Why the Garden Club Couldn't Save Youngstown: The Transformation of the Rust Belt

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Harvard University Press, Jul 1, 2009 - Business & Economics - 224 pages
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In this book, Sean Safford compares the recent history of Allentown, Pennsylvania, with that of Youngstown, Ohio. Allentown has seen a noticeable rebound over the course of the past twenty years. Facing a collapse of its steel-making firms, its economy has reinvented itself by transforming existing companies, building an entrepreneurial sector, and attracting inward investment. Youngstown was similar to Allentown in its industrial history, the composition of its labor force, and other important variables, and yet instead of adapting in the face of acute economic crisis, it fell into a mean race to the bottom.

Challenging various theoretical perspectives on regional socioeconomic change, "Why the Garden Club Couldn't Save Youngstown" argues that the structure of social networks among the cities' economic, political, and civic leaders account for the divergent trajectories of post-industrial regions. It offers a probing historical explanation for the decline, fall, and unlikely rejuvenation of the Rust Belt. Emphasizing the power of social networks to shape action, determine access to and control over information and resources, define the contexts in which problems are viewed, and enable collective action in the face of externally generated crises, this book points toward present-day policy prescriptions for the ongoing plight of mature industrial regions in the U.S. and abroad.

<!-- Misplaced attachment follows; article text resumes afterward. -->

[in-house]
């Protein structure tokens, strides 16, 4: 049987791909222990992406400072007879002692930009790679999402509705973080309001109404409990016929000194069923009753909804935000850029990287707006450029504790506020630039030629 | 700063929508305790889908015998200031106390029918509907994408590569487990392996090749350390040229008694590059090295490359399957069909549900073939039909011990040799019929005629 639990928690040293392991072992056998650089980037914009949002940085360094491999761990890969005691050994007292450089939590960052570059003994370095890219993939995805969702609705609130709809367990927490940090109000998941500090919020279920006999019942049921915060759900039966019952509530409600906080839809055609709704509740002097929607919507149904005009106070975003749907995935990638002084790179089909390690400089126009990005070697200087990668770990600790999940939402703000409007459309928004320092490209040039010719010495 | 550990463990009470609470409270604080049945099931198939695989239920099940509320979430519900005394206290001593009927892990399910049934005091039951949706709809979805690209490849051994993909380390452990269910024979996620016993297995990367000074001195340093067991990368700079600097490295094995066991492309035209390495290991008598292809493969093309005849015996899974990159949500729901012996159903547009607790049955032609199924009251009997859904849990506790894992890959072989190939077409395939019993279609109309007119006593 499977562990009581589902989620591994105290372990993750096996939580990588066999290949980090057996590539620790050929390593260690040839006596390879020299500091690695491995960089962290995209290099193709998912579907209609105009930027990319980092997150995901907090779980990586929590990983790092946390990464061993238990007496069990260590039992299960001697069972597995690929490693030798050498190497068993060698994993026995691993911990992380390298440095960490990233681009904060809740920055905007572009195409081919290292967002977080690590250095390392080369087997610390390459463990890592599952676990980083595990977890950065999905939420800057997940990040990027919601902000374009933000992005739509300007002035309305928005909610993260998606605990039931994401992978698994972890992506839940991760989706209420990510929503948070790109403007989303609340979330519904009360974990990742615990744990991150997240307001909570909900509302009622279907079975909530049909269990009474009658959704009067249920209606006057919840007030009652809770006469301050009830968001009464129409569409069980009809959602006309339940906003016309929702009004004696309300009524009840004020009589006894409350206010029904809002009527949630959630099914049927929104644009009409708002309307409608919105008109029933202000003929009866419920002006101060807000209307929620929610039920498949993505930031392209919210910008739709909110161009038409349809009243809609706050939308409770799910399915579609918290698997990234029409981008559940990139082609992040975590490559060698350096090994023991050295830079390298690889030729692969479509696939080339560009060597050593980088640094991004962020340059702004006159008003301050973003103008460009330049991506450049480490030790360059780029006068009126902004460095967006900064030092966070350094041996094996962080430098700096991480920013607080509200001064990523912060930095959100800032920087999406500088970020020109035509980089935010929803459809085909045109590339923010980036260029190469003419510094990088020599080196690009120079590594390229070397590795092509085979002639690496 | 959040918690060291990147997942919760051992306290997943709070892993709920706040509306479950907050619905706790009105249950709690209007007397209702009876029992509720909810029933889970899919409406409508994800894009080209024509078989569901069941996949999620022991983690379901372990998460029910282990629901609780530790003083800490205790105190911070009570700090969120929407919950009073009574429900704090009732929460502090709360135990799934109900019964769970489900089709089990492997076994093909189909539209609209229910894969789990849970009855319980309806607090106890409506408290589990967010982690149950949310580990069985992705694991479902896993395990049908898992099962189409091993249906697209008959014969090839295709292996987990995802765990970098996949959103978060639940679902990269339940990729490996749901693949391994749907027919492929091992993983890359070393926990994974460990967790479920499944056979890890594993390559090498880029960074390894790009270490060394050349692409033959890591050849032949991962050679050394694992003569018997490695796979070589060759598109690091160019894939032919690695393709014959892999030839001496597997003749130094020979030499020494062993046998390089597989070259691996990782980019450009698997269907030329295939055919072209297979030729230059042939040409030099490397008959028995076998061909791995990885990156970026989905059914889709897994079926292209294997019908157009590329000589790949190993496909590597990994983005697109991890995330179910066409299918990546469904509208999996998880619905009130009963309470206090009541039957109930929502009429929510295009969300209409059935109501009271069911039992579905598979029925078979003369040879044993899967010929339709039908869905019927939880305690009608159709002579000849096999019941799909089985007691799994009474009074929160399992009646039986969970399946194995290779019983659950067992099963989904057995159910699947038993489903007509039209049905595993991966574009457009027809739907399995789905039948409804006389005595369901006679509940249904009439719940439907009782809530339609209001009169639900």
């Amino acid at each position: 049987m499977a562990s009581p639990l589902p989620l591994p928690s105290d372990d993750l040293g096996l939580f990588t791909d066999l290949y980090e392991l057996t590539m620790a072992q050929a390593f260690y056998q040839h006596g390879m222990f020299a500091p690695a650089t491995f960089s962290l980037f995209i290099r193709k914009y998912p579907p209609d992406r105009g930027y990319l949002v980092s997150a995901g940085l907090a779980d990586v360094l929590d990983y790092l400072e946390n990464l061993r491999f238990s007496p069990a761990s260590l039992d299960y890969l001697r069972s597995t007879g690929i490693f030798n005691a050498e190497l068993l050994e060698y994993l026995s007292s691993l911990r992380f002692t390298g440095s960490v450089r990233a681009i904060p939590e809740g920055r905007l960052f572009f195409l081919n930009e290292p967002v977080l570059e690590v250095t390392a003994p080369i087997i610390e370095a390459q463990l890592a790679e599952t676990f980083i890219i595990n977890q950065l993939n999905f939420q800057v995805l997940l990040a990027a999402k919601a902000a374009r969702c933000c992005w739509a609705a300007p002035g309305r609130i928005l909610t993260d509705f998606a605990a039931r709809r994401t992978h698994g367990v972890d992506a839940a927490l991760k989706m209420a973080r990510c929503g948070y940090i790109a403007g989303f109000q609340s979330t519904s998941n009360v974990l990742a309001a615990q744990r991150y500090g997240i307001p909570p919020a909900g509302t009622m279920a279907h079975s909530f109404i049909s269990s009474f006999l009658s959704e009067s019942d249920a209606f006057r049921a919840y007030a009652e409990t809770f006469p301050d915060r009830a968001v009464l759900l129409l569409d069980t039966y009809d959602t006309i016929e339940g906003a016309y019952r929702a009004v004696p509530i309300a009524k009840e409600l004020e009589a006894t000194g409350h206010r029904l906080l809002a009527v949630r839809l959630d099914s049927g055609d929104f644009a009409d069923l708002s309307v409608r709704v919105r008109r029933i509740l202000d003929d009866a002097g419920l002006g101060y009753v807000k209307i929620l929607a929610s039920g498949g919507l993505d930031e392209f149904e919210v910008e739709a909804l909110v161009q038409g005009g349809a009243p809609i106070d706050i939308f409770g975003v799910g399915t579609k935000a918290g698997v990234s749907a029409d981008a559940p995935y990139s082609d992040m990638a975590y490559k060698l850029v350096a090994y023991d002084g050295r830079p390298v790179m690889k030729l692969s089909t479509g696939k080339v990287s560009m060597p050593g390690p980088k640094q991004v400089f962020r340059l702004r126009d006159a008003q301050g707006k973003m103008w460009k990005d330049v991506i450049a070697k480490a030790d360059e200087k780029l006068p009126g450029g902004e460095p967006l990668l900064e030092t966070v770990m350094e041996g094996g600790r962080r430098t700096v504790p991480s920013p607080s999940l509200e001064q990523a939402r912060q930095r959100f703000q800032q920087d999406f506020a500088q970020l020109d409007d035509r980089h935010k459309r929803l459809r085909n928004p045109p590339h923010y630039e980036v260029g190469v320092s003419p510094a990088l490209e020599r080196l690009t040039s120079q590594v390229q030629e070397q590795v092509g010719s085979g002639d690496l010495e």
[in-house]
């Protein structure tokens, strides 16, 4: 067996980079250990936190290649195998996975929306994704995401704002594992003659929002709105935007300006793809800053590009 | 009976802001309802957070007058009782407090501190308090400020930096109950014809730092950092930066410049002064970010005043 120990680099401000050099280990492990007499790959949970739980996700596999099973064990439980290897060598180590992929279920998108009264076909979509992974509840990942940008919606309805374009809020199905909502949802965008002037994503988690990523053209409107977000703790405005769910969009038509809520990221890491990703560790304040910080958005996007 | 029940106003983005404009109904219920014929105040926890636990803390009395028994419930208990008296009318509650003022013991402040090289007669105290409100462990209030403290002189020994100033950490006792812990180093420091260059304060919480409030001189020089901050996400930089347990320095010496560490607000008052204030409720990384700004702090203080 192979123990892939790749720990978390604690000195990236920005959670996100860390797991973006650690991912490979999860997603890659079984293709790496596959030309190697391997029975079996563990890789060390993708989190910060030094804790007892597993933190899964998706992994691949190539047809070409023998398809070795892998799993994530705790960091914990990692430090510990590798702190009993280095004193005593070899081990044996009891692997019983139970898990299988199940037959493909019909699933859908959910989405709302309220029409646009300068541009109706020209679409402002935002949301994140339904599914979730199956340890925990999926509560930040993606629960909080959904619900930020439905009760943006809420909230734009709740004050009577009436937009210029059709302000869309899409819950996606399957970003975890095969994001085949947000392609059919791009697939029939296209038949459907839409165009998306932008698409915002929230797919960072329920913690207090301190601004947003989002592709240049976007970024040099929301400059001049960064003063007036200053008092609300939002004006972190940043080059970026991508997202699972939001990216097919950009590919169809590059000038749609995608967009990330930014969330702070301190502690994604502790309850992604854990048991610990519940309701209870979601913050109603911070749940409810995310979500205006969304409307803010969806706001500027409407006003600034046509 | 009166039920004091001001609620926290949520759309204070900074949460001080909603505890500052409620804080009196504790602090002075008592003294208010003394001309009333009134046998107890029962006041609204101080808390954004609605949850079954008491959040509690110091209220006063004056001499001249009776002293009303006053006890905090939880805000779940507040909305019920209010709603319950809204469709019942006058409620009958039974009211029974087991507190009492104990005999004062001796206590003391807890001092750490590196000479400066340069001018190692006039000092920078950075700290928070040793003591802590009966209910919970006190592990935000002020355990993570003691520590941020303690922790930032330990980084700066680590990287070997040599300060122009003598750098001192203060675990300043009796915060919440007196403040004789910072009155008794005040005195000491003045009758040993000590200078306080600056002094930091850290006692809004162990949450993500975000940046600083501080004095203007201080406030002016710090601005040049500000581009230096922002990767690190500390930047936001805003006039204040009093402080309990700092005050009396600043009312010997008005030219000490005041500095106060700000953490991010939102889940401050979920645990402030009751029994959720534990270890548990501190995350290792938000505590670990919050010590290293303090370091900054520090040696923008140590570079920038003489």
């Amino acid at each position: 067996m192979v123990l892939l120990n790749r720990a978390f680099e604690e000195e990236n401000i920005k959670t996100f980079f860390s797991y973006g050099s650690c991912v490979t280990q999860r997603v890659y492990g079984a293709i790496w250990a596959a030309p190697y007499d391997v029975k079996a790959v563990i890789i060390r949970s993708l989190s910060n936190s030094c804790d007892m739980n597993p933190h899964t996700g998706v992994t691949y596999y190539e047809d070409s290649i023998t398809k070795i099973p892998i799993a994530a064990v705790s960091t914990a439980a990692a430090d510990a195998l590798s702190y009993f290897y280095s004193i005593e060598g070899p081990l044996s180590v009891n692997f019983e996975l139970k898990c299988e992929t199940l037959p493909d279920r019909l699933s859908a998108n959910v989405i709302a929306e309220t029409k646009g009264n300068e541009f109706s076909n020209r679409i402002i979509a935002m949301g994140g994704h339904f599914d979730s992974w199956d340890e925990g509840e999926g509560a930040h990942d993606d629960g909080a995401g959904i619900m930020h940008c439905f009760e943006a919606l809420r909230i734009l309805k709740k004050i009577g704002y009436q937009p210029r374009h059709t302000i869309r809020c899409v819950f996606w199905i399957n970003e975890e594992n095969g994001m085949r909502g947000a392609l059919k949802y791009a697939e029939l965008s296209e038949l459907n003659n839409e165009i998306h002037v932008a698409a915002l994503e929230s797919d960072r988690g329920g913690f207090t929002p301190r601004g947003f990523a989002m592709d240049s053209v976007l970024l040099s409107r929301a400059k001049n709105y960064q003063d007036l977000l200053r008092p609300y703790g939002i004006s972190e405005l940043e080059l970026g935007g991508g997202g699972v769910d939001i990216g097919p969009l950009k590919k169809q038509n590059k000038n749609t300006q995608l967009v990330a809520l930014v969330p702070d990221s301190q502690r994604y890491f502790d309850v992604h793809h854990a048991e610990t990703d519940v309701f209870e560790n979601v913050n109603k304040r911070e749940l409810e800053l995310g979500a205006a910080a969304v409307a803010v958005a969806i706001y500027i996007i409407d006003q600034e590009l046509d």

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User Review  - grheault - LibraryThing

Comparison of Allentown, PA and Youngstown, OH concludes that Allentown came back and Youngstown has not because of sociological factors. Allentown, everyone pulled together and had a participative ... Read full review

Contents

Cities That Worked
1
The Postindustrial Divergence
18
The Divergence
38
Invoking Social Structure
69
Rebuilding Social
96
Conclusions and Implications
135
and Social Events 17432003
155
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About the author (2009)

Sean Safford is Assistant Professor of Organizations and Markets at the University of Chicagorsquo;s Graduate School of Business .